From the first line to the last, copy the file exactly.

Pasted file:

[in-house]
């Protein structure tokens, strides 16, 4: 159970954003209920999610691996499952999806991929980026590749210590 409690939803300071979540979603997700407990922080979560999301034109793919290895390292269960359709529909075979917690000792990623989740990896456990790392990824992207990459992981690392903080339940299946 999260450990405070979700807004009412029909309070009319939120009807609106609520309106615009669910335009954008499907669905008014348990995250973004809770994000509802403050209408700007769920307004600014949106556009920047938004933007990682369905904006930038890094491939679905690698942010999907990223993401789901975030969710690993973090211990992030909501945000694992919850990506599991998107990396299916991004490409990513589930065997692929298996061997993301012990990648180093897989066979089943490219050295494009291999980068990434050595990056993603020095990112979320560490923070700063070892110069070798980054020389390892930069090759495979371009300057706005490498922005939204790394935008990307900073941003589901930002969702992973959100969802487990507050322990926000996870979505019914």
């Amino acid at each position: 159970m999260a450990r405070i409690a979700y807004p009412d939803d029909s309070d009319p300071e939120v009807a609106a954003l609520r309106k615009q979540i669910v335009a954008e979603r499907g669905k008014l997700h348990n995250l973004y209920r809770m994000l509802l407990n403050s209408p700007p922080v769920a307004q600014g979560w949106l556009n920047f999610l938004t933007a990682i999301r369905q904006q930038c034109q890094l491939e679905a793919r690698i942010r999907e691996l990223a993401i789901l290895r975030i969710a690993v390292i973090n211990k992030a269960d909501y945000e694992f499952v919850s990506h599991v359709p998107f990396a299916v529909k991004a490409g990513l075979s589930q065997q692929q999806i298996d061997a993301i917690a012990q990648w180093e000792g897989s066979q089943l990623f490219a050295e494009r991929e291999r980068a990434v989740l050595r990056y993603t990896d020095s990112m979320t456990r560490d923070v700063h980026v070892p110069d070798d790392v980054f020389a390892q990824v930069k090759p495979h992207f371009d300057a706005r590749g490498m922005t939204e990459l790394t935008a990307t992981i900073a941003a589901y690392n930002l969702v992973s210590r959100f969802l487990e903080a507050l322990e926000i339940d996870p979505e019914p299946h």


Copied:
[in-house]
């Protein structure tokens, strides 16, 4: 159970954003209920999610691996499952999806991929980026590749210590 409690939803300071979540979603997700407990922080979560999301034109793919290895390292269960359709529909075979917690000792990623989740990896456990790392990824992207990459992981690392903080339940299946 999260450990405070979700807004009412029909309070009319939120009807609106609520309106615009669910335009954008499907669905008014348990995250973004809770994000509802403050209408700007769920307004600014949106556009920047938004933007990682369905904006930038890094491939679905690698942010999907990223993401789901975030969710690993973090211990992030909501945000694992919850990506599991998107990396299916991004490409990513589930065997692929298996061997993301012990990648180093897989066979089943490219050295494009291999980068990434050595990056993603020095990112979320560490923070700063070892110069070798980054020389390892930069090759495979371009300057706005490498922005939204790394935008990307900073941003589901930002969702992973959100969802487990507050322990926000996870979505019914």
């Amino acid at each position: 159970m999260a450990r405070i409690a979700y807004p009412d939803d029909s309070d009319p300071e939120v009807a609106a954003l609520r309106k615009q979540i669910v335009a954008e979603r499907g669905k008014l997700h348990n995250l973004y209920r809770m994000l509802l407990n403050s209408p700007p922080v769920a307004q600014g979560w949106l556009n920047f999610l938004t933007a990682i999301r369905q904006q930038c034109q890094l491939e679905a793919r690698i942010r999907e691996l990223a993401i789901l290895r975030i969710a690993v390292i973090n211990k992030a269960d909501y945000e694992f499952v919850s990506h599991v359709p998107f990396a299916v529909k991004a490409g990513l075979s589930q065997q692929q999806i298996d061997a993301i917690a012990q990648w180093e000792g897989s066979q089943l990623f490219a050295e494009r991929e291999r980068a990434v989740l050595r990056y993603t990896d020095s990112m979320t456990r560490d923070v700063h980026v070892p110069d070798d790392v980054f020389a390892q990824v930069k090759p495979h992207f371009d300057a706005r590749g490498m922005t939204e990459l790394t935008a990307t992981i900073a941003a589901y690392n930002l969702v992973s210590r959100f969802l487990e903080a507050l322990e926000i339940d996870p979505e019914p299946h």